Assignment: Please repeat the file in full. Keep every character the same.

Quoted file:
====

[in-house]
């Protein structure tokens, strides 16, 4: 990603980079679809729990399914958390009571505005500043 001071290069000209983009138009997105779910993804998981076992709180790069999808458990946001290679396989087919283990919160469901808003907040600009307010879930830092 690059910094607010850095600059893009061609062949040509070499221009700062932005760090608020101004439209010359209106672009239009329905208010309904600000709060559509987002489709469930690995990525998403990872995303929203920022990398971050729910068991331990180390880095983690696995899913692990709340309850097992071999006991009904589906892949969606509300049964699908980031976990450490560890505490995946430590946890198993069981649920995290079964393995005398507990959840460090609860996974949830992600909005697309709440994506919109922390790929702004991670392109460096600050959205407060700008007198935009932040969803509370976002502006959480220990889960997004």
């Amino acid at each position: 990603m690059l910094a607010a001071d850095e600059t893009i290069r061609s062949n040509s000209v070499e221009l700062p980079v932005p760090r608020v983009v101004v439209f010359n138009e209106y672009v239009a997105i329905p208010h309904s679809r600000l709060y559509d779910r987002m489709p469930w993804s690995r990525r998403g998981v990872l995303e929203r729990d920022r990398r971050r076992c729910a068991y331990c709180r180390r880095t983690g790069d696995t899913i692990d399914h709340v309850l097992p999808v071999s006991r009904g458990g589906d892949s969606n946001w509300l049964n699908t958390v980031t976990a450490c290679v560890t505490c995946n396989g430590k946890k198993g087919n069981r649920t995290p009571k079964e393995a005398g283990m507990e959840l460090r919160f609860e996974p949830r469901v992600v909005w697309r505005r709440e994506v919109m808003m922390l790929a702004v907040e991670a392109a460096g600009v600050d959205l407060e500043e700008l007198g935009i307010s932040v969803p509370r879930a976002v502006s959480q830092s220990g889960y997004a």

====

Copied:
[in-house]
């Protein structure tokens, strides 16, 4: 990603980079679809729990399914958390009571505005500043 001071290069000209983009138009997105779910993804998981076992709180790069999808458990946001290679396989087919283990919160469901808003907040600009307010879930830092 690059910094607010850095600059893009061609062949040509070499221009700062932005760090608020101004439209010359209106672009239009329905208010309904600000709060559509987002489709469930690995990525998403990872995303929203920022990398971050729910068991331990180390880095983690696995899913692990709340309850097992071999006991009904589906892949969606509300049964699908980031976990450490560890505490995946430590946890198993069981649920995290079964393995005398507990959840460090609860996974949830992600909005697309709440994506919109922390790929702004991670392109460096600050959205407060700008007198935009932040969803509370976002502006959480220990889960997004």
């Amino acid at each position: 990603m690059l910094a607010a001071d850095e600059t893009i290069r061609s062949n040509s000209v070499e221009l700062p980079v932005p760090r608020v983009v101004v439209f010359n138009e209106y672009v239009a997105i329905p208010h309904s679809r600000l709060y559509d779910r987002m489709p469930w993804s690995r990525r998403g998981v990872l995303e929203r729990d920022r990398r971050r076992c729910a068991y331990c709180r180390r880095t983690g790069d696995t899913i692990d399914h709340v309850l097992p999808v071999s006991r009904g458990g589906d892949s969606n946001w509300l049964n699908t958390v980031t976990a450490c290679v560890t505490c995946n396989g430590k946890k198993g087919n069981r649920t995290p009571k079964e393995a005398g283990m507990e959840l460090r919160f609860e996974p949830r469901v992600v909005w697309r505005r709440e994506v919109m808003m922390l790929a702004v907040e991670a392109a460096g600009v600050d959205l407060e500043e700008l007198g935009i307010s932040v969803p509370r879930a976002v502006s959480q830092s220990g889960y997004a």